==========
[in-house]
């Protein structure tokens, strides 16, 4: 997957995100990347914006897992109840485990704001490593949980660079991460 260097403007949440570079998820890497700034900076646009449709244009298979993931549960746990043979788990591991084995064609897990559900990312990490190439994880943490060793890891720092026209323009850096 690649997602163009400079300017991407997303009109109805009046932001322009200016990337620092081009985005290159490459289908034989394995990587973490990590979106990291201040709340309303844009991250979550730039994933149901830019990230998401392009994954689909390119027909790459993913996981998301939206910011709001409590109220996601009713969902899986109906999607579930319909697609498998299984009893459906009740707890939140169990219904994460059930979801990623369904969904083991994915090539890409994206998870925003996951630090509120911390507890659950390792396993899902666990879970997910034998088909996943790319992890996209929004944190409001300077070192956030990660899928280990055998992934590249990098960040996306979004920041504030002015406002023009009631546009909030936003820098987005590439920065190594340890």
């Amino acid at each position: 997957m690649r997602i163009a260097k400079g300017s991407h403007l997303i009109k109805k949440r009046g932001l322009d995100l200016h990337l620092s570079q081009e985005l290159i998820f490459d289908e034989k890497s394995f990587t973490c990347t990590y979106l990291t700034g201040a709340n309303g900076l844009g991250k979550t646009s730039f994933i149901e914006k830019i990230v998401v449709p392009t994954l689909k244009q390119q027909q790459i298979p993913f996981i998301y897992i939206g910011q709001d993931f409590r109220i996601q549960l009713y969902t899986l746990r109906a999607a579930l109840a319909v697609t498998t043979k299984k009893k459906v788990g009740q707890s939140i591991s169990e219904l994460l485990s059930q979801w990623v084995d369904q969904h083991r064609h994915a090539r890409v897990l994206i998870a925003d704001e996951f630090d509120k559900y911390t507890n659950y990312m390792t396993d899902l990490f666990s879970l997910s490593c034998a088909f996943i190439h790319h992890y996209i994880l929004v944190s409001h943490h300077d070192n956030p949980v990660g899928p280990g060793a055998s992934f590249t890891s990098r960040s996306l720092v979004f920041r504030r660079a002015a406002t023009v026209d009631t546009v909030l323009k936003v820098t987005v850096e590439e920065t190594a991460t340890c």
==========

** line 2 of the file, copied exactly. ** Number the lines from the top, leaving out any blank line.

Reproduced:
């Protein structure tokens, strides 16, 4: 997957995100990347914006897992109840485990704001490593949980660079991460 260097403007949440570079998820890497700034900076646009449709244009298979993931549960746990043979788990591991084995064609897990559900990312990490190439994880943490060793890891720092026209323009850096 690649997602163009400079300017991407997303009109109805009046932001322009200016990337620092081009985005290159490459289908034989394995990587973490990590979106990291201040709340309303844009991250979550730039994933149901830019990230998401392009994954689909390119027909790459993913996981998301939206910011709001409590109220996601009713969902899986109906999607579930319909697609498998299984009893459906009740707890939140169990219904994460059930979801990623369904969904083991994915090539890409994206998870925003996951630090509120911390507890659950390792396993899902666990879970997910034998088909996943790319992890996209929004944190409001300077070192956030990660899928280990055998992934590249990098960040996306979004920041504030002015406002023009009631546009909030936003820098987005590439920065190594340890």